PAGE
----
steps_per_epoch = 94,
        nb_epoch = 20,
        validation_data = validation_generator,
        validation_steps = 23,
        callbacks = [best_model])


import os
import numpy as np
from keras.preprocessing.image import ImageDataGenerator
from keras.models import load_model

img_width = 299
img_height = 299
batch_size = 32
nbr_test_samples = 1000

FishNames = ['ALB', 'BET', 'DOL', 'LAG', 'NoF', 'OTHER', 'SHARK', 'YFT']

root_path = '/dbfs/mnt/vpa-raw-data-dev/POC/'
weights_path = os.path.join(root_path, 'weights.h5')
test_data_dir = os.path.join(root_path, 'test_stg1/')

test_datagen = ImageDataGenerator(rescale=1./255)
test_generator = test_datagen.flow_from_directory(
        target_size=(img_width, img_height),
        shuffle = False, # Important !!!
        classes = None,
        class_mode = None)

test_image_list = test_generator.filenames

print('Loading model and weights from training process ...')
InceptionV3_model = load_model(weights_path)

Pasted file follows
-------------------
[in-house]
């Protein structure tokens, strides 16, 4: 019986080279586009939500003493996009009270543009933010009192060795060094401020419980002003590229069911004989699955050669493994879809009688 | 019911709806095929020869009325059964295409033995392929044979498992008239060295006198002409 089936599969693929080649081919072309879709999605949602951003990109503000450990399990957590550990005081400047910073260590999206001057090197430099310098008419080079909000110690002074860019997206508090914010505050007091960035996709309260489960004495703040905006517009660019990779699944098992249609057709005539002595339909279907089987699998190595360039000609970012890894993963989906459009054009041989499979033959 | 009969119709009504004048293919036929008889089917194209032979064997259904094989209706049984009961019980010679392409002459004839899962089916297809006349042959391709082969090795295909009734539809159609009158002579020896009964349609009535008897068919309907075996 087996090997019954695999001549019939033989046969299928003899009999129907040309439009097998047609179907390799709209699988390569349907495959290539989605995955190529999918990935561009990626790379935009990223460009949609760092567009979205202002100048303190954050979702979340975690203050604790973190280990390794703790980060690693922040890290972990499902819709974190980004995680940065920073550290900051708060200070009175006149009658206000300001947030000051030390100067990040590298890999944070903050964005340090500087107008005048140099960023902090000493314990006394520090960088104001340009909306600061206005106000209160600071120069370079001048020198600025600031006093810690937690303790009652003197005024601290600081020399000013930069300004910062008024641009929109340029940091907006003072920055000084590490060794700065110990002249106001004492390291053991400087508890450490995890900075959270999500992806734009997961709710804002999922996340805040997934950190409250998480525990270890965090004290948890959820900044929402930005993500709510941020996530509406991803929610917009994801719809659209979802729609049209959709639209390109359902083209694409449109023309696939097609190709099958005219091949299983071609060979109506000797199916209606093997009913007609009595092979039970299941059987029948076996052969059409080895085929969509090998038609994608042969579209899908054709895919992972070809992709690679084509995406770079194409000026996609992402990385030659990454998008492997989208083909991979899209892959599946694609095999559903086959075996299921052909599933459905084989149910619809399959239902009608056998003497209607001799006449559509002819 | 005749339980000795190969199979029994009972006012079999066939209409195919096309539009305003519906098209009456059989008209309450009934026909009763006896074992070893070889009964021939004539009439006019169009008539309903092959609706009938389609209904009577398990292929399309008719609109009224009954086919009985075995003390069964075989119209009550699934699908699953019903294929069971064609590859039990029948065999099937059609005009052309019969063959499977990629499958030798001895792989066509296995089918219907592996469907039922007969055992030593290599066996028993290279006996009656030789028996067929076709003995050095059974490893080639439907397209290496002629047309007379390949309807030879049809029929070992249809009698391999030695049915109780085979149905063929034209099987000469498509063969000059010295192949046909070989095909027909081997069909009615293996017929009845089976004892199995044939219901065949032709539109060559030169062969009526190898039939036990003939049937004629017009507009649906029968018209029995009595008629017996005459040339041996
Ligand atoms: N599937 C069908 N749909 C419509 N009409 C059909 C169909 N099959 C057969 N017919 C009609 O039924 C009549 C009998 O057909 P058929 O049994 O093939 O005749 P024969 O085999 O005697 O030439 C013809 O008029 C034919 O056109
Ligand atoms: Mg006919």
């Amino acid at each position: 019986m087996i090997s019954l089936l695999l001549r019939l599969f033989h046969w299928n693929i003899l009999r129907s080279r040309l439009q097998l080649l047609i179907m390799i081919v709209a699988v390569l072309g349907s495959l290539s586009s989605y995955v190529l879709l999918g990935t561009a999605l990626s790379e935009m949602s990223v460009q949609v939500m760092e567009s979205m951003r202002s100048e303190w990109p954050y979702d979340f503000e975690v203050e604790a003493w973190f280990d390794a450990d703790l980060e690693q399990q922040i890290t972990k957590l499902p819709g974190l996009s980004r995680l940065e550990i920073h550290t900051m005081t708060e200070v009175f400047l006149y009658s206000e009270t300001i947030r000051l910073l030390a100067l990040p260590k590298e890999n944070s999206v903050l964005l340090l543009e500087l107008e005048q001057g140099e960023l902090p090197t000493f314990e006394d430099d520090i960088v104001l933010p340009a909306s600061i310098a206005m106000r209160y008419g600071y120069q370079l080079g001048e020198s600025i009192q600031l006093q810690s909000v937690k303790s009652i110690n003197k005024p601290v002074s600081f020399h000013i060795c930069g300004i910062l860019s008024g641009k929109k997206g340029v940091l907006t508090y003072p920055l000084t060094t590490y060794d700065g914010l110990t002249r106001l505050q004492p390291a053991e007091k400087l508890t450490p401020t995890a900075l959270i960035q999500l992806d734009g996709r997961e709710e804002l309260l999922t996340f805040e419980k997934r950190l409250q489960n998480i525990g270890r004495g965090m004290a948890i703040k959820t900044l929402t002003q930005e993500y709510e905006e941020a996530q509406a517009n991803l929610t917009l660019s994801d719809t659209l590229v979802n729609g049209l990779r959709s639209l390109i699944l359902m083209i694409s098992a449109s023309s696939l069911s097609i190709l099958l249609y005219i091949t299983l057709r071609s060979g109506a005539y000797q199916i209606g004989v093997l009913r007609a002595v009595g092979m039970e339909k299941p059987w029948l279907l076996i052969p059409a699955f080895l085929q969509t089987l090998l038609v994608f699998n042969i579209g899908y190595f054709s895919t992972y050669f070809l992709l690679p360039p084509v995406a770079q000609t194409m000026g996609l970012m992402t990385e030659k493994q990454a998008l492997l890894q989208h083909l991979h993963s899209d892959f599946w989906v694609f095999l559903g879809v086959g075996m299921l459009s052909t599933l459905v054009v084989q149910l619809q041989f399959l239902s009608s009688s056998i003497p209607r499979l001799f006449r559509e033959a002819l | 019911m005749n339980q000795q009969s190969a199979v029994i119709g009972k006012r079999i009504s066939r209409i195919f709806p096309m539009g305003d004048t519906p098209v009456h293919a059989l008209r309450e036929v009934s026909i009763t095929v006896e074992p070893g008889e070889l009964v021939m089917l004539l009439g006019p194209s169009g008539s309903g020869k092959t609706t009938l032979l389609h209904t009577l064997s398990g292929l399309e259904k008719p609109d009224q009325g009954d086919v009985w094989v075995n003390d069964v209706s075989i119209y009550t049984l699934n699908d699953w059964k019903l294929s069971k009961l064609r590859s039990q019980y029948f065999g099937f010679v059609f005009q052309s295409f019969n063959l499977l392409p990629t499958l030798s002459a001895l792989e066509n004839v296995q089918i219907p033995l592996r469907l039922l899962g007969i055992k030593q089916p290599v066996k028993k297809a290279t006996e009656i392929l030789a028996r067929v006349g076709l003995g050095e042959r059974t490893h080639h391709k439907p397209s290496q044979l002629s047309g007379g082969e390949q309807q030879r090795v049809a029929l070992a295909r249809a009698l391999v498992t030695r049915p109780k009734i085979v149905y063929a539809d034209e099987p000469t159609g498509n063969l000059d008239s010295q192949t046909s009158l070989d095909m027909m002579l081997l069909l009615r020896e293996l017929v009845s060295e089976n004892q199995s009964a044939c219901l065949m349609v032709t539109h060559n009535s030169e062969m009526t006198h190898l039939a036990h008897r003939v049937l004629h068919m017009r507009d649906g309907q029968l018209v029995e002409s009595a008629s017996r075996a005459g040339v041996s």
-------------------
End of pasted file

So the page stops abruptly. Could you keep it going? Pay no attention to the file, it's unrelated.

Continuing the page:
print('Begin to predict for testing data ...')
predictions = InceptionV3_model.predict_generator(test_generator, nbr_test_samples)
np.savetxt(os.path.join(root_path, 'predictions.txt'), predictions)

print('Begin to write submission file ..')
f_submit = open(os.path.join(root_path, 'submit.csv'), 'w')
for i, image_name in enumerate(test_image_list):
    pred = ['%.6f' % p for p in predictions[i, :]]
    if i % 100 == 0:
        print('{} / {}'.format(i, nbr_test_samples))
    f_submit.write('%s,%s\n' % (os.path.basename(image_name), ','.join(pred)))
print('Submission file successfully generated!')

Practical Tricks

  1. When we use ConvNet for image classification task, while the train samples size is quite small, we can pick a STOA ConvNet architecture, e.g. InceptionV3, ResNet, Inception-ResNet, DenseNet, etc with pre-trained weights on ImageNet to speed up convergence.
  2. Finetune with small learning rate. I have tried learning rate with 0.001 and 0.0001. The smaller learning rate training is quite slow, but gain good validation accuracy.